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THE NATIONAL TBIBUNE: WASHINGTON, D. C, NOYEMBEB 19, 1881,
STONEWALL JACKSON'S WAY.
The Boston Courier says: "The lt
Jere found on the person of a rebel sergeant f the
' Stoned-all Brigade,' captured near Winchester, Va.
Come, stack arms, men! pile on the rails,
Stir up the camp fire bright,
No matter if the canteen fails,
We'll make a roaring light.
Here Shenandoah brawls along.
The burly BlueTtfdgo echoes strong,
To swell the brigade's rousing song
Of " Stonewall Jaokson's way."
We see him now, the old slouched hat
Cocked over his eyes askew,
The shrewd dry smile, the speech so pat,
So calm, so blunt, so true.
The " Blue Light Elder" knows 'em well ;
Says he, "That's Banks, he's fond of shell.
Lord save his soul ! we'll give him " well.
That's " Stonewall Jaokson's way."
Silence! ground arms, kneel all, caps off,
Old Blue Light's going to pray :
Strangle the fool that dares to scoff
Attention ! it's Ills way.
Appealing from Ids native sod
In forma pauperis to God,
" Lay bare thine arm, stretch forth thy rod,
Amen ! " That's " Stonewall's way."
He's in the saddle now. Fall in !
Steady the whole brigade;
Hill's at the ford cut off we'll win
His way out, ball and blade.
What matter if our shoes are worn?
What matter if our feet are torn ?
"Quick step ! we're with him before mora,"
That's "Stonewall Jackson's way."
The sun's bright lancea rout the mista
Of morning, and, by George,
Here's LongsU-eet, struggling in the lists,
Hemmed in an ugly gorge.
. Pope and his Yankees whipped before,
" Bay'nets and grape I " hear Stonewall roar ;
" Charge, Stuart, pay off Ashby's score,"
Is "Stonewall Jackson's way."
All ! maiden, wait, and watch, and yearn,
For news of Stonewall's band ;
Ah 1 widow, read with eyes that burn,
That ring upon thy hand.
Ah ! wife, sew on, pray on, hope on,
Thy life shall not be all forlorn,
The foe had better ne'er been born
That gets in "Stonewall's way."
CROCKER'S IOWA BRIGADE.
FROM ADDRESS BY GEN. W. W. BELKNAP.
Men of the Third brigade, Fourth division,
Seventeenth Corps, yours was a memorable or
ganization, formed by and under the command
of the gallant and lamented Crocker on April 27,
1S62, by the union of the Eleventh, Thirteenth,
Fifteenth, and Sixteenth Iowa in one com
mand, to so continue through camp and march
and battle until the end. It was not alone the
only brigade organization in the Army of the
Tennessee, but the only one in the Army of the
Union, which held its original regiments to
gether from first to last. It was renowned for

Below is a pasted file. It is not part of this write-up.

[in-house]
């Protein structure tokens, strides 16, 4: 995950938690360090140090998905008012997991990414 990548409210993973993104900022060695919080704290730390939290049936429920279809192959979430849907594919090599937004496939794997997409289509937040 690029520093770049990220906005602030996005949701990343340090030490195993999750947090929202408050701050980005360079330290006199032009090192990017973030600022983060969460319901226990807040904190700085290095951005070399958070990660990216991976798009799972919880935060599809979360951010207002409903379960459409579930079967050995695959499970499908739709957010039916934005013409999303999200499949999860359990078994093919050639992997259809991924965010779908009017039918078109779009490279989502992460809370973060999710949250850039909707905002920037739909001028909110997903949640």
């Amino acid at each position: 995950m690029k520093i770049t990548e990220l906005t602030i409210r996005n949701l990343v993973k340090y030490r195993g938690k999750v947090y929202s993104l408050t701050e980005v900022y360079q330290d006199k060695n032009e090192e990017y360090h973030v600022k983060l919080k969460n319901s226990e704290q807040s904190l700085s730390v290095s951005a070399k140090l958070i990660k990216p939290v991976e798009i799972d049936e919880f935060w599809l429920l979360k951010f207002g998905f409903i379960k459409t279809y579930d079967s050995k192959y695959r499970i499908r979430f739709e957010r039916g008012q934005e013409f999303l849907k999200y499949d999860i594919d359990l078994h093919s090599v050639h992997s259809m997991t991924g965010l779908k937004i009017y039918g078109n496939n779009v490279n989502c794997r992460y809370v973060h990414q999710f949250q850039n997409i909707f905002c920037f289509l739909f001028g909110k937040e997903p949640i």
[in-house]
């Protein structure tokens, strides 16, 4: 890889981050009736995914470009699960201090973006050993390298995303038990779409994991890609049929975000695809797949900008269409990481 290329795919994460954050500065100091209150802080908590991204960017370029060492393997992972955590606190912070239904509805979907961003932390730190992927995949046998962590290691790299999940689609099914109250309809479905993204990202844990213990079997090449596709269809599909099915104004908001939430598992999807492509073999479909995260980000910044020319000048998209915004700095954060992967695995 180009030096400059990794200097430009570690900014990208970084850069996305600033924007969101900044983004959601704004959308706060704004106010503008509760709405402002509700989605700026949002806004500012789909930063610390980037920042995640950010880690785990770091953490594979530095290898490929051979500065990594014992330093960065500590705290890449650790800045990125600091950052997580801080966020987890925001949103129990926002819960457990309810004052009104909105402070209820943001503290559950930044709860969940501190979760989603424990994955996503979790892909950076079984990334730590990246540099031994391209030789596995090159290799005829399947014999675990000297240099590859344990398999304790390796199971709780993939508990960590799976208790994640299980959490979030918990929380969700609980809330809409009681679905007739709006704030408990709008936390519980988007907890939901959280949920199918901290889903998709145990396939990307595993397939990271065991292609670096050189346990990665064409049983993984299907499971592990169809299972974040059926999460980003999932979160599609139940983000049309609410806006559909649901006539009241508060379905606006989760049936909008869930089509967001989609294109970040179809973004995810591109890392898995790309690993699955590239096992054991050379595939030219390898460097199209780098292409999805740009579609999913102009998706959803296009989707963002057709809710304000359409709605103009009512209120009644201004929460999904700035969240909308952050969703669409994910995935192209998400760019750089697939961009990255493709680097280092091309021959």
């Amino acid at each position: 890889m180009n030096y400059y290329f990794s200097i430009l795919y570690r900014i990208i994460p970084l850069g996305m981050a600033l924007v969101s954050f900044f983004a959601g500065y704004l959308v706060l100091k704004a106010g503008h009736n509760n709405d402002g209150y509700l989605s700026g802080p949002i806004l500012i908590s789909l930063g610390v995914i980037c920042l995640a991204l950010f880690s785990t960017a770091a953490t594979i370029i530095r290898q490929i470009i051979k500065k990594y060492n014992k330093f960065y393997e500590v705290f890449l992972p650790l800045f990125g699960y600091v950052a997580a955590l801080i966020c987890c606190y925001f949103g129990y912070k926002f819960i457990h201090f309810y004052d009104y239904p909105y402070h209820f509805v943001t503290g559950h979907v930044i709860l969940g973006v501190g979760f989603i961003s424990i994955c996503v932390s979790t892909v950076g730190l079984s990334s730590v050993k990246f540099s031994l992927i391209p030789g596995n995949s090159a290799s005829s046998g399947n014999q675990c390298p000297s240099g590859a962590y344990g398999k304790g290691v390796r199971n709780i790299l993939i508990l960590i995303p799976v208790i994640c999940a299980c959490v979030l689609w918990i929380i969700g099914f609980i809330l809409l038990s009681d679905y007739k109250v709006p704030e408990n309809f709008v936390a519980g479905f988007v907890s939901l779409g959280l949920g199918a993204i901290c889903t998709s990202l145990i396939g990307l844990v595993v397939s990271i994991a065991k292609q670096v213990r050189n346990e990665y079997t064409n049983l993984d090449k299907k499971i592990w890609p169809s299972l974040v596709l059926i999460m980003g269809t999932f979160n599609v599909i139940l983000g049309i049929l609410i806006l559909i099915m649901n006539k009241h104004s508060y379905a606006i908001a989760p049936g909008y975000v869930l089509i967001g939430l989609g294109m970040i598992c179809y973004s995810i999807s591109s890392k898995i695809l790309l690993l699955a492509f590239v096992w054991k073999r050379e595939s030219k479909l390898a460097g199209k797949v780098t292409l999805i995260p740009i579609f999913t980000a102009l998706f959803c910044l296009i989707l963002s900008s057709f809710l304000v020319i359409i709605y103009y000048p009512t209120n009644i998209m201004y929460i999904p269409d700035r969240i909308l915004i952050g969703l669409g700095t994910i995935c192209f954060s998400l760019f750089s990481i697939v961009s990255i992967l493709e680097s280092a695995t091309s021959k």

its prompt movements, for its thorough disci
pline, for its soldierly demeanor, for its gallant
action. On march, its sure and steady step in
advance gave notice to those who followed that
on that day loiterers would be left. In camp,
where the quiet was some times irksome, and
the active nature of the young soldier's life was
disposed to make him restless, disciplined by
self-control, you made the spot where your white
tents were pitched attractive, and in the routine
of daily duty you showed the culture of soldierly
training. On drill and on parade, your bright
bayonets, glistening in the sun, marked your
evolutions as models of beautiful movement.
At the sound of the bugle, by night and by day,
you were ready with true devotion to the cause
for which you fought. Day after day your de
tachment marched to the skirmish line, when
you knew that in the oracle of military fate it
was written that, before that detail was relieved,
some one of your number would go down to
death; and when the dropping shots afar in the
timber, gradually growing thicker and nearer,
told of the enemy's advance, grasping your guns,
in line of battle awaiting the onset, you gave to
him a blazing stream of welcome as the sound of
jour own shot mingled with the opening crash,
which grew into the resounding roar of battle.
The flags of your regiments may at times have
drooped in disaster, but they only fell to rise
again with brighter stars. On fhe field of Cor
inth, on October 3, 1862, the regiments of this
brigade which were engagedf.did heroic work;
and the flag of the Fifteenth Iowa, which we
have here to-day, was carried on that bloody field
by Corporal Black, who fell in that action.
At Vicksburg j'ou were constantly on duty,
either on the skirmish line or in the hazardous
work at the front; but it was at the siege of
Atlanta that warfare of giants where your
greatest work was accomplished. The skirmishes
of July 4th and 5th, 1804, near Nickajack, the
battles of July 20th, 21st, and 22d, near Atlanta,
in which you were all engaged, and that of July
23th near Ezra Church, in which the Fifteenth
was engaged, all were noteworthy from the fact
that deeds worthy of record and of historical
mention occurred in great numbers. You will
remember that in the battles of July 21st and
22d before your resistless tire whole ranks of
the enemy went down. 'Flanked on three- sides,